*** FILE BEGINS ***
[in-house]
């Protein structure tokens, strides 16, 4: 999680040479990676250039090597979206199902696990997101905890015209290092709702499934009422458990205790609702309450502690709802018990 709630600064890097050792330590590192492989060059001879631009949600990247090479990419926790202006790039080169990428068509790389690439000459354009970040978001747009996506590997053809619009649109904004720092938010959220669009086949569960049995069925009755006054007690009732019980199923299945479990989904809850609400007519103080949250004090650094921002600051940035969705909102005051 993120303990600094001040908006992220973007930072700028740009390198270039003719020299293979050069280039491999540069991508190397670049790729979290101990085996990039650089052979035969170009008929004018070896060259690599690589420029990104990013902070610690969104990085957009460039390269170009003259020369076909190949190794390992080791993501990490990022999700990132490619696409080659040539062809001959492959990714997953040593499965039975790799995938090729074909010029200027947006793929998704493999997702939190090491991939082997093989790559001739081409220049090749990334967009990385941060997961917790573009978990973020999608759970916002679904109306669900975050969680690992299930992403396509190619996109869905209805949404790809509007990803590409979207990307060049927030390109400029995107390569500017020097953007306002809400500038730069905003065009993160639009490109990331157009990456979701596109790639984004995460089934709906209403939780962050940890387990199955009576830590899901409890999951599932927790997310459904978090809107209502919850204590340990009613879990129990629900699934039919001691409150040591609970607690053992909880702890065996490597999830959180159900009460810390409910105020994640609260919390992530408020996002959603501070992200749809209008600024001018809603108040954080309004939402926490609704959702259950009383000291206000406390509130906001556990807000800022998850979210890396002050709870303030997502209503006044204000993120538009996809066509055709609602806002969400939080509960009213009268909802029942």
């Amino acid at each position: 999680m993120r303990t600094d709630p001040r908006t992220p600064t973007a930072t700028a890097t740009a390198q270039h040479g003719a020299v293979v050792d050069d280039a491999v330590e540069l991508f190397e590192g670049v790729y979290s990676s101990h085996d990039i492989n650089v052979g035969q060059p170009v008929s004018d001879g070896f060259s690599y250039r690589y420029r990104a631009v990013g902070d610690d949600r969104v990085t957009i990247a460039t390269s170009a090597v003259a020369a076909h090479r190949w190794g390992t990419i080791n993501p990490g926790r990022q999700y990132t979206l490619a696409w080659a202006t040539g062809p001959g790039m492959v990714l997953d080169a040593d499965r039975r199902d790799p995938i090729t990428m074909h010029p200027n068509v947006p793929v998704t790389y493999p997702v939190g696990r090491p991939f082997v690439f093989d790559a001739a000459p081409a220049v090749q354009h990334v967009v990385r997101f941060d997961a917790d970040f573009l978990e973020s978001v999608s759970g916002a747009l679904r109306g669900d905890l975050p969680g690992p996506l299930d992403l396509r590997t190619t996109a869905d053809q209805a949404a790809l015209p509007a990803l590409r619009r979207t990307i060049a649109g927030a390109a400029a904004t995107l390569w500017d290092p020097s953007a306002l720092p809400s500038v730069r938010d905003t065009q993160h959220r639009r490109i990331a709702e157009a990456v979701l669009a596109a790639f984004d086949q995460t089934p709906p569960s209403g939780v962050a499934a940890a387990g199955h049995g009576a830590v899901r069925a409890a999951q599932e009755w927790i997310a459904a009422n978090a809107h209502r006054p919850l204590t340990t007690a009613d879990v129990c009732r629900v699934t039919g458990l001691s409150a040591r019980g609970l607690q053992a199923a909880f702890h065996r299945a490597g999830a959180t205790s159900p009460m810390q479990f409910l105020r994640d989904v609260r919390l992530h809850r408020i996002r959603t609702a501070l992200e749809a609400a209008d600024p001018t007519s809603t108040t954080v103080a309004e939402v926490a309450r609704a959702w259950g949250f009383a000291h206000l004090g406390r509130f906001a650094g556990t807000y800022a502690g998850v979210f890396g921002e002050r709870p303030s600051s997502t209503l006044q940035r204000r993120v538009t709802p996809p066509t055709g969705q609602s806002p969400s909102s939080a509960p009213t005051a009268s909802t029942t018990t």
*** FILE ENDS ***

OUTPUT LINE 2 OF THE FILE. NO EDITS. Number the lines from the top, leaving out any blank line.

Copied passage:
């Protein structure tokens, strides 16, 4: 999680040479990676250039090597979206199902696990997101905890015209290092709702499934009422458990205790609702309450502690709802018990 709630600064890097050792330590590192492989060059001879631009949600990247090479990419926790202006790039080169990428068509790389690439000459354009970040978001747009996506590997053809619009649109904004720092938010959220669009086949569960049995069925009755006054007690009732019980199923299945479990989904809850609400007519103080949250004090650094921002600051940035969705909102005051 993120303990600094001040908006992220973007930072700028740009390198270039003719020299293979050069280039491999540069991508190397670049790729979290101990085996990039650089052979035969170009008929004018070896060259690599690589420029990104990013902070610690969104990085957009460039390269170009003259020369076909190949190794390992080791993501990490990022999700990132490619696409080659040539062809001959492959990714997953040593499965039975790799995938090729074909010029200027947006793929998704493999997702939190090491991939082997093989790559001739081409220049090749990334967009990385941060997961917790573009978990973020999608759970916002679904109306669900975050969680690992299930992403396509190619996109869905209805949404790809509007990803590409979207990307060049927030390109400029995107390569500017020097953007306002809400500038730069905003065009993160639009490109990331157009990456979701596109790639984004995460089934709906209403939780962050940890387990199955009576830590899901409890999951599932927790997310459904978090809107209502919850204590340990009613879990129990629900699934039919001691409150040591609970607690053992909880702890065996490597999830959180159900009460810390409910105020994640609260919390992530408020996002959603501070992200749809209008600024001018809603108040954080309004939402926490609704959702259950009383000291206000406390509130906001556990807000800022998850979210890396002050709870303030997502209503006044204000993120538009996809066509055709609602806002969400939080509960009213009268909802029942």